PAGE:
Paul D. Miller is a conceptual artist, writer, and musician working in NYC. His artwork has appeared in a wide variety of contexts including the Whitney Biennial; The Venice Biennial for Architecture (year 2000); the Ludwig Museum in Cologne, Germany; Kunsthalle, Vienna; The Andy Warhol Museum in Pittsburgh and a host of other museums and galleries. Miller is most well known under the moniker of his "constructed persona" as DJ Spooky That Subliminal Kid. Under that guise, Miller has performed extensively throughout the US, Europe and Australasia. He has collaborated with a wide variety of eminent musicians and composers such as Iannis Xenakis, Ryuichi Sakamoto, Butch Morris, Kool Keith a.k.a. Doctor Octagon, Killa Priest from Wu-Tang Clan, Yoko Ono and Thurston Moore from Sonic Youth. 

ABOUT THE PERFORMERS:

Tristan Shepherd is a composer, improviser and turntablist from Dearborn, MI currently based in Brooklyn, NY. His work includes installation pieces for multichannel audio, appearances as an improviser in group ensembles and compositions for solo turntable. Using a combination of modified records and custom dubplates as source material, his compositions consist of a sonic counterpoint and bricolage that hinge on the decontextualization and reanimation of the musical gestures 'frozen' on the records. Most recently, he curated "Incidental Music", an exhibition of site specific installations and performances at the Fragmental Museum's project space: a 4 story, 50,000 sq. ft. former zipper factory. Tristan has performed at Roulette Intermedium, Harvestworks, The Emily Harvey Foundation, MoMA PS1, and the Whitney Museum of American Art.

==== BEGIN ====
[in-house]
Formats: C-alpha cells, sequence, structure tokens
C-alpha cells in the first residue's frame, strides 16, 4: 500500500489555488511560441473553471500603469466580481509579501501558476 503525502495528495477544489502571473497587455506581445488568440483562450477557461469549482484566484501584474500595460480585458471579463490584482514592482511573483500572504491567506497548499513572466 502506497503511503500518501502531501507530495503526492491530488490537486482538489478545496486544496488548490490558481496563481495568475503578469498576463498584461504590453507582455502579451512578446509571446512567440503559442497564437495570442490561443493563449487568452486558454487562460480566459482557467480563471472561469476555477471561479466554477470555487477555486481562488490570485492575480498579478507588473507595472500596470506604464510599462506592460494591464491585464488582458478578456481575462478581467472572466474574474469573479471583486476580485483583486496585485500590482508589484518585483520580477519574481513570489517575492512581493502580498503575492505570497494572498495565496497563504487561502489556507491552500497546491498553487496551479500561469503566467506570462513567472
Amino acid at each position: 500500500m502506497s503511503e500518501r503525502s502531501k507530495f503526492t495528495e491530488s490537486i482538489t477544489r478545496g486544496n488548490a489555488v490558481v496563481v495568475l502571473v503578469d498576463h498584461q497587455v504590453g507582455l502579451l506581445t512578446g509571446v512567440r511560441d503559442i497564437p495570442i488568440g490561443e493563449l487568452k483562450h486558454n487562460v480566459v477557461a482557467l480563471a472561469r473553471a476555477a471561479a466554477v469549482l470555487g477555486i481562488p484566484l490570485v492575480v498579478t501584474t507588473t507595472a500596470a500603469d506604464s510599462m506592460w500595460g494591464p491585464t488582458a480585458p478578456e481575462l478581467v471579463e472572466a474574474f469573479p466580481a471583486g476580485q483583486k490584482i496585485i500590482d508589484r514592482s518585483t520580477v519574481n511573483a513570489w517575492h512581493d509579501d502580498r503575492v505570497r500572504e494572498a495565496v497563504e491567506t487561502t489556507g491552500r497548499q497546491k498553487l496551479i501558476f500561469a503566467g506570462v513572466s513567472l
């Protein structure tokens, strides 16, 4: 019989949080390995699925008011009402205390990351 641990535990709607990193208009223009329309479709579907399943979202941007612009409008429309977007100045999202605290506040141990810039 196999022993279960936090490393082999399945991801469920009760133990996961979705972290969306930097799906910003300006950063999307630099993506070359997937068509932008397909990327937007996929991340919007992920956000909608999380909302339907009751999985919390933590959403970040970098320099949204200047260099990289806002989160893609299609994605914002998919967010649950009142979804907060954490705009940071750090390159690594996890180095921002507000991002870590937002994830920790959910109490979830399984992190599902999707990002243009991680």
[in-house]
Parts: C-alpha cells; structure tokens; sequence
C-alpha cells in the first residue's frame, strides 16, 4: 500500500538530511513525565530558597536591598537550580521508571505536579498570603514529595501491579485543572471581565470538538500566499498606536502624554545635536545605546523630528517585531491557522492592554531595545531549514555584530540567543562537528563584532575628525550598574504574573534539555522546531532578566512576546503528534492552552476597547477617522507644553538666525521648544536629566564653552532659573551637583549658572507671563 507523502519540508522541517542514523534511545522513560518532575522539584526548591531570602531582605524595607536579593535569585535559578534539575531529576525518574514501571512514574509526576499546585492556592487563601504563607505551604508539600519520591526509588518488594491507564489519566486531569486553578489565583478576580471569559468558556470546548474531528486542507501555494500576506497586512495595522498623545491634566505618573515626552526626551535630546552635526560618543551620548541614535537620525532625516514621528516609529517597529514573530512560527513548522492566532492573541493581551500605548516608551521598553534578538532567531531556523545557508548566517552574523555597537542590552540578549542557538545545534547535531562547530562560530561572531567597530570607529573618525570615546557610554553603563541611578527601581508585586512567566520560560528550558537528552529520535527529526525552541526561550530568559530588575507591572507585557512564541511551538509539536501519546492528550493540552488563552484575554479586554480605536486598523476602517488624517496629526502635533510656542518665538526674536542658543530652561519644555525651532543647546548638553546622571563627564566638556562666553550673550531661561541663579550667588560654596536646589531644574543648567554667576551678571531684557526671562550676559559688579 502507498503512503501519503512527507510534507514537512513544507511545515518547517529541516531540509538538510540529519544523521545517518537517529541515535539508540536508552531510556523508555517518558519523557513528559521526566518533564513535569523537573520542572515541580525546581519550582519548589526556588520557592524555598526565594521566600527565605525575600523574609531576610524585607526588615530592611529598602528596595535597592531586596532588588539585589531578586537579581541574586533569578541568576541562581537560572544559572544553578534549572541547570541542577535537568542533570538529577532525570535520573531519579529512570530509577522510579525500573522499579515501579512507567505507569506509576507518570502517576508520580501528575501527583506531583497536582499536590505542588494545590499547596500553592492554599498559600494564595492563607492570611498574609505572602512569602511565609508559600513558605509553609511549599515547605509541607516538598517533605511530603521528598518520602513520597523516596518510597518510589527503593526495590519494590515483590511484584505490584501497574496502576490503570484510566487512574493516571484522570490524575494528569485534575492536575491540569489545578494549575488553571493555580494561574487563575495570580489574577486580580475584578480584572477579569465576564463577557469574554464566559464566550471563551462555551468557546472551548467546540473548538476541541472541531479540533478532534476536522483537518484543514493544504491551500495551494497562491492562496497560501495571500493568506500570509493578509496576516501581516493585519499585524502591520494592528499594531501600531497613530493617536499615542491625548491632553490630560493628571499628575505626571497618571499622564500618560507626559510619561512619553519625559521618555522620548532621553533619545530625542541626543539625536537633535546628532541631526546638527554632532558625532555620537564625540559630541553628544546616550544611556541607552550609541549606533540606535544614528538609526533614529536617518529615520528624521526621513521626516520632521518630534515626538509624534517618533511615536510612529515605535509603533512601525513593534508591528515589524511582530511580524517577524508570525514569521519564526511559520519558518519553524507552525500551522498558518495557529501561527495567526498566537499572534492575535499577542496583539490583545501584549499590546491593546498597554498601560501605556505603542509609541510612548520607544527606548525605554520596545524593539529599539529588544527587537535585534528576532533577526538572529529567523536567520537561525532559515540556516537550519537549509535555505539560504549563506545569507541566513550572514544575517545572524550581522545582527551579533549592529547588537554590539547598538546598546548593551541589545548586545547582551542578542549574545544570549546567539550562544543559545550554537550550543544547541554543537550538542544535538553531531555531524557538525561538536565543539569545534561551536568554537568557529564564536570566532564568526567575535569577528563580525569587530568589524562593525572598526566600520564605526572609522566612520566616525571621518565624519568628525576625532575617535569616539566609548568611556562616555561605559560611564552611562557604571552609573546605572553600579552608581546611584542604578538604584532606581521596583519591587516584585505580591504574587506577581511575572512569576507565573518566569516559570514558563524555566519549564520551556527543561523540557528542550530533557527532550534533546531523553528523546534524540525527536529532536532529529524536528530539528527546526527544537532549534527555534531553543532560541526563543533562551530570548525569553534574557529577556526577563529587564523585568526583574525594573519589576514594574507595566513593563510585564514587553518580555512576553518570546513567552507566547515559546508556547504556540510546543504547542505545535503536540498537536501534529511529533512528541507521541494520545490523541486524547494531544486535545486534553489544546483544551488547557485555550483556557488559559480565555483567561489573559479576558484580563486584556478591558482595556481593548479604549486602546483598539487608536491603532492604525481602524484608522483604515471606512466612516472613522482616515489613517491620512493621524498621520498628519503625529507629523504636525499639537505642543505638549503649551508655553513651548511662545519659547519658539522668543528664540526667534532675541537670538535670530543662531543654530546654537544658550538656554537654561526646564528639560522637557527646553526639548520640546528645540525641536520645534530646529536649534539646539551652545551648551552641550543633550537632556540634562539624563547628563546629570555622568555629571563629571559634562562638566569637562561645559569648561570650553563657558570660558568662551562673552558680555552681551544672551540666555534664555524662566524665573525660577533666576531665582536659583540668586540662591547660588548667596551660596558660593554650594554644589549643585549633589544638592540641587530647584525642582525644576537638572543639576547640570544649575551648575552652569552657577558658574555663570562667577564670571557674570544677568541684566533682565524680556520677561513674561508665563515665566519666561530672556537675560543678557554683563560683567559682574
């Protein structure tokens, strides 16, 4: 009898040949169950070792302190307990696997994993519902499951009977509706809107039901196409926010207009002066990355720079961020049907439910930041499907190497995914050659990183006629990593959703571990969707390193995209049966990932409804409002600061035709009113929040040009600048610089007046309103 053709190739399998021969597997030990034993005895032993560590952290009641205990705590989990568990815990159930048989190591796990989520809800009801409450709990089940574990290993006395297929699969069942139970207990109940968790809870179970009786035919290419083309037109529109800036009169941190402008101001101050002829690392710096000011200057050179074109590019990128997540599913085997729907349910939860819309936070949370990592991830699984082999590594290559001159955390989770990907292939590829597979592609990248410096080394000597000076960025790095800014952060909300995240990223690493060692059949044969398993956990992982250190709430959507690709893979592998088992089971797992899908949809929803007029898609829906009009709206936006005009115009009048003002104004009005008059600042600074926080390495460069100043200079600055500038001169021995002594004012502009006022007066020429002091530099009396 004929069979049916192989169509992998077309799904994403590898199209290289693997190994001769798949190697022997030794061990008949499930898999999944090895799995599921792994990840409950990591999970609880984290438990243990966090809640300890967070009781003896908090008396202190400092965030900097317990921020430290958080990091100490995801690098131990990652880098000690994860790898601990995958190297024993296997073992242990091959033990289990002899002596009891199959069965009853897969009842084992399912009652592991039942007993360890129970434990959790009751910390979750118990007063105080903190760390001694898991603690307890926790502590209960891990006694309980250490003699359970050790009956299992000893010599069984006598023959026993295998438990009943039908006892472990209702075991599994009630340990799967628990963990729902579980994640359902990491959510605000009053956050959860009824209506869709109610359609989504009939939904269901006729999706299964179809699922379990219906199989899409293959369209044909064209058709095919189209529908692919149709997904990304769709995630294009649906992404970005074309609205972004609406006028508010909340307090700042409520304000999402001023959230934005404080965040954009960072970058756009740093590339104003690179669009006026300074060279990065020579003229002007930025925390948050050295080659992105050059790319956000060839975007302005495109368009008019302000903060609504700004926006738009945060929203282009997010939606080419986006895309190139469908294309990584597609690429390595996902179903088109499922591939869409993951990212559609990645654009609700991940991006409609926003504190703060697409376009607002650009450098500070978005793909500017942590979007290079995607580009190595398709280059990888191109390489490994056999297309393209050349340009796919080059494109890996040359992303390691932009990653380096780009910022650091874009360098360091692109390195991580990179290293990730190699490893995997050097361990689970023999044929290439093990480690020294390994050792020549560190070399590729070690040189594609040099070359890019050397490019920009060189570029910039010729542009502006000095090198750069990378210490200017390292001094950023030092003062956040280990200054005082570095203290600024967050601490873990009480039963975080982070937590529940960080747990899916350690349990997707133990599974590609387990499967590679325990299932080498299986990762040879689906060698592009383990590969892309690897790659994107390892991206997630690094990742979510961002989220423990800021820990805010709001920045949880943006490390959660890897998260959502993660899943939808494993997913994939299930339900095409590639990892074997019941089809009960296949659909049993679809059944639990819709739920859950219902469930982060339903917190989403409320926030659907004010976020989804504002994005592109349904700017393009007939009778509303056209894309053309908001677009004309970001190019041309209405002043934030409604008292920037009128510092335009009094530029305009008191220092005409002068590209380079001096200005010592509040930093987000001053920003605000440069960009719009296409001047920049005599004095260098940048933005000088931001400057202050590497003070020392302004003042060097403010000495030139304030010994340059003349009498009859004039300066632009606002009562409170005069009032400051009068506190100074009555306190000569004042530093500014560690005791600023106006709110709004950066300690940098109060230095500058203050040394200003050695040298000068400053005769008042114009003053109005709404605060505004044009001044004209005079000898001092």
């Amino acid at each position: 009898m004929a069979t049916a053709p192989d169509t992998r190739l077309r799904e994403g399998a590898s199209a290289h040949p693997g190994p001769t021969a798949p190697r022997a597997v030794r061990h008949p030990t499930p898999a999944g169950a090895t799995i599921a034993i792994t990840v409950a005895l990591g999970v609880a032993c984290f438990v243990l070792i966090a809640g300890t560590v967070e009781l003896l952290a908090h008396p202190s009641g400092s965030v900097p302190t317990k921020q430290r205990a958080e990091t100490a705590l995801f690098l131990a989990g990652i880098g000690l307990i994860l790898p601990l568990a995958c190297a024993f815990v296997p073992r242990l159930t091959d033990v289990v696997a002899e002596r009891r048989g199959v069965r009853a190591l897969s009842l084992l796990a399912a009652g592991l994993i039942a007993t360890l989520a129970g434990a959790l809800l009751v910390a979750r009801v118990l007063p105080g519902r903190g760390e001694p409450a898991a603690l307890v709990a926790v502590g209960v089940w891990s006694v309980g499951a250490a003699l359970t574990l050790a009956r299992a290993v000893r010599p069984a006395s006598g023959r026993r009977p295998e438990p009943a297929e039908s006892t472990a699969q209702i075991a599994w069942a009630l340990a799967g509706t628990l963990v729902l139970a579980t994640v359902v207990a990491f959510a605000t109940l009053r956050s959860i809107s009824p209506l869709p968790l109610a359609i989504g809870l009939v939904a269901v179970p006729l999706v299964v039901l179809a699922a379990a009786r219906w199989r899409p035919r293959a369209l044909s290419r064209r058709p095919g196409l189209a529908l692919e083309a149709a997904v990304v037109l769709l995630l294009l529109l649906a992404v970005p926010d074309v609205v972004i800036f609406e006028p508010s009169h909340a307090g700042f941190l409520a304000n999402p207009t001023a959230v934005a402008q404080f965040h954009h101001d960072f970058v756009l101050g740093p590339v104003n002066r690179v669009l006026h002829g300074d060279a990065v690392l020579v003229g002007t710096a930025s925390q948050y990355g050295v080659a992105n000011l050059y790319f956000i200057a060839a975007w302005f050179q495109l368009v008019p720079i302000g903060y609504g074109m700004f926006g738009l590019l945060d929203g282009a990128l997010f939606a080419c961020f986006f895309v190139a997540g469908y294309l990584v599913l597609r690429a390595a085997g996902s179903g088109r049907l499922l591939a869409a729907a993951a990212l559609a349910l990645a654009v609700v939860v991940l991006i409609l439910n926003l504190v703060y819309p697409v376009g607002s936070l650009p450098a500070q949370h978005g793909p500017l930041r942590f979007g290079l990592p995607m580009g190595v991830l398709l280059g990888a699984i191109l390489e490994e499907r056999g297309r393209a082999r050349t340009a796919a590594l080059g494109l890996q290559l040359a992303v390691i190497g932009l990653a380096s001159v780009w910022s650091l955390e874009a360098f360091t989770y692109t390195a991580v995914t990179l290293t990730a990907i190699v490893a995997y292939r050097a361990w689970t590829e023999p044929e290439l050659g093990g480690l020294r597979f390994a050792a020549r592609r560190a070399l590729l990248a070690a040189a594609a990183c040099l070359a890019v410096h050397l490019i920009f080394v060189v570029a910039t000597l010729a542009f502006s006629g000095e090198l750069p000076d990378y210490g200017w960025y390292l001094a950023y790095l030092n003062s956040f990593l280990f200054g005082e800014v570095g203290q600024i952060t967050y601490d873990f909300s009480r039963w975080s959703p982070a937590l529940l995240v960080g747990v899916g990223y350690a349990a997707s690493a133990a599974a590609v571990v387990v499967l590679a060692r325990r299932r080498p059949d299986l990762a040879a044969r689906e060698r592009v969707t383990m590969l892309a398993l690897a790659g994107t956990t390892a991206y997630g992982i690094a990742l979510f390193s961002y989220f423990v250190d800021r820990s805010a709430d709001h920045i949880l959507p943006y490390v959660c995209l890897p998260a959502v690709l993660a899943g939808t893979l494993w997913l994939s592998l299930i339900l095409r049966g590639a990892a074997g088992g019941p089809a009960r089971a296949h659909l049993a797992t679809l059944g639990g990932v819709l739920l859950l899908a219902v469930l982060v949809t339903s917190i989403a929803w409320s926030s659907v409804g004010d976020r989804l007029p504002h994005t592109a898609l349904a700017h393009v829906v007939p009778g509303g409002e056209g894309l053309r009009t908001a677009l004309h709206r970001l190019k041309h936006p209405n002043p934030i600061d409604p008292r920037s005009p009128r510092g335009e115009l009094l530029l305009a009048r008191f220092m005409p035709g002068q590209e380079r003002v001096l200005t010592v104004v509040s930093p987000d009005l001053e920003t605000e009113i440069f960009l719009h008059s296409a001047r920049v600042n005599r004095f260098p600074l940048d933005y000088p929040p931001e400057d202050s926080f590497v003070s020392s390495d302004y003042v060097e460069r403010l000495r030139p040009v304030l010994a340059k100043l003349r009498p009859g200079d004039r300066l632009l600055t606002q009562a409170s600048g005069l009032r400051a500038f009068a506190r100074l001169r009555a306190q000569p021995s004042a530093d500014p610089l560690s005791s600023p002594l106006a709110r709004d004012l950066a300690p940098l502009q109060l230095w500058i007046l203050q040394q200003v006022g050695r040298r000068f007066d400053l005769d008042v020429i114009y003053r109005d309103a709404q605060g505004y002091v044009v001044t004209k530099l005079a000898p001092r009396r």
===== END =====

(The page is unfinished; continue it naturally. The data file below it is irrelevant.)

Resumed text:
Suzanne Thorpe is an electroacoustic flutist, composer, and educator. Her compositions are site-specific works that tend to employ multi-channel systems, psychoacoustic phenomena, and aural harmonics. As an improviser, Thorpe has performed nationally and internationally with artists such as Chris Brown, Annette Krebs, Pauline Oliveros, and Gino Robair, among others.

Thorpe has been featured at local, national, and international experimental music and art venues and is a founding member of the critically acclaimed alternative rock group Mercury Rev, with whom she earned numerous critical accolades and a gold record. Thorpe has appeared in over 20 recordings on labels such as Sony, V2, Beggars Banquet, and Geffen, and most recently on J Mascis’ solo record Several Shades of Why and Pauline Oliveros’ Primordial Lift. Thorpe holds an M.F.A. in Electronic Music and Media from Mills College and currently teaches at Marymount Manhattan College and Parsons School of Design, where she focuses on digital audio workstations, field recording, sound theory, and the art of listening.